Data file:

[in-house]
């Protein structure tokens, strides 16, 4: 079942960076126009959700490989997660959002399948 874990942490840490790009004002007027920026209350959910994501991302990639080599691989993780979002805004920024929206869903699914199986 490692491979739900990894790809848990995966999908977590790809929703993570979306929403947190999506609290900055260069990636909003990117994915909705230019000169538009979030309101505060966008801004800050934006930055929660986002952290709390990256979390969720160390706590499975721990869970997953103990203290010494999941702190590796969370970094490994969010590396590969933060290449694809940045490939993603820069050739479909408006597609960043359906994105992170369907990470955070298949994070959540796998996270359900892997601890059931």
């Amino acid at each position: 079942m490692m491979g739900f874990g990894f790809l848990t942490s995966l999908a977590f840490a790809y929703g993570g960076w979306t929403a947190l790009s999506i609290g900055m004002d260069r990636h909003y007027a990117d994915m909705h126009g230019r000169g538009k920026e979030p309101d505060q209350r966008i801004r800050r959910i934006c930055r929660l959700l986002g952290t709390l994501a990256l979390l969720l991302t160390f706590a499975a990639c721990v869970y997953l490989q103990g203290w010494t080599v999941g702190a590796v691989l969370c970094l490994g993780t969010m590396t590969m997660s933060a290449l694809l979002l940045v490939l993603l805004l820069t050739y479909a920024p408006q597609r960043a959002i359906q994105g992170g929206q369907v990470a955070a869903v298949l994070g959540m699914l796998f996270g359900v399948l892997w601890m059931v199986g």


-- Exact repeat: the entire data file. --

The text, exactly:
[in-house]
């Protein structure tokens, strides 16, 4: 079942960076126009959700490989997660959002399948 874990942490840490790009004002007027920026209350959910994501991302990639080599691989993780979002805004920024929206869903699914199986 490692491979739900990894790809848990995966999908977590790809929703993570979306929403947190999506609290900055260069990636909003990117994915909705230019000169538009979030309101505060966008801004800050934006930055929660986002952290709390990256979390969720160390706590499975721990869970997953103990203290010494999941702190590796969370970094490994969010590396590969933060290449694809940045490939993603820069050739479909408006597609960043359906994105992170369907990470955070298949994070959540796998996270359900892997601890059931």
């Amino acid at each position: 079942m490692m491979g739900f874990g990894f790809l848990t942490s995966l999908a977590f840490a790809y929703g993570g960076w979306t929403a947190l790009s999506i609290g900055m004002d260069r990636h909003y007027a990117d994915m909705h126009g230019r000169g538009k920026e979030p309101d505060q209350r966008i801004r800050r959910i934006c930055r929660l959700l986002g952290t709390l994501a990256l979390l969720l991302t160390f706590a499975a990639c721990v869970y997953l490989q103990g203290w010494t080599v999941g702190a590796v691989l969370c970094l490994g993780t969010m590396t590969m997660s933060a290449l694809l979002l940045v490939l993603l805004l820069t050739y479909a920024p408006q597609r960043a959002i359906q994105g992170g929206q369907v990470a955070a869903v298949l994070g959540m699914l796998f996270g359900v399948l892997w601890m059931v199986g």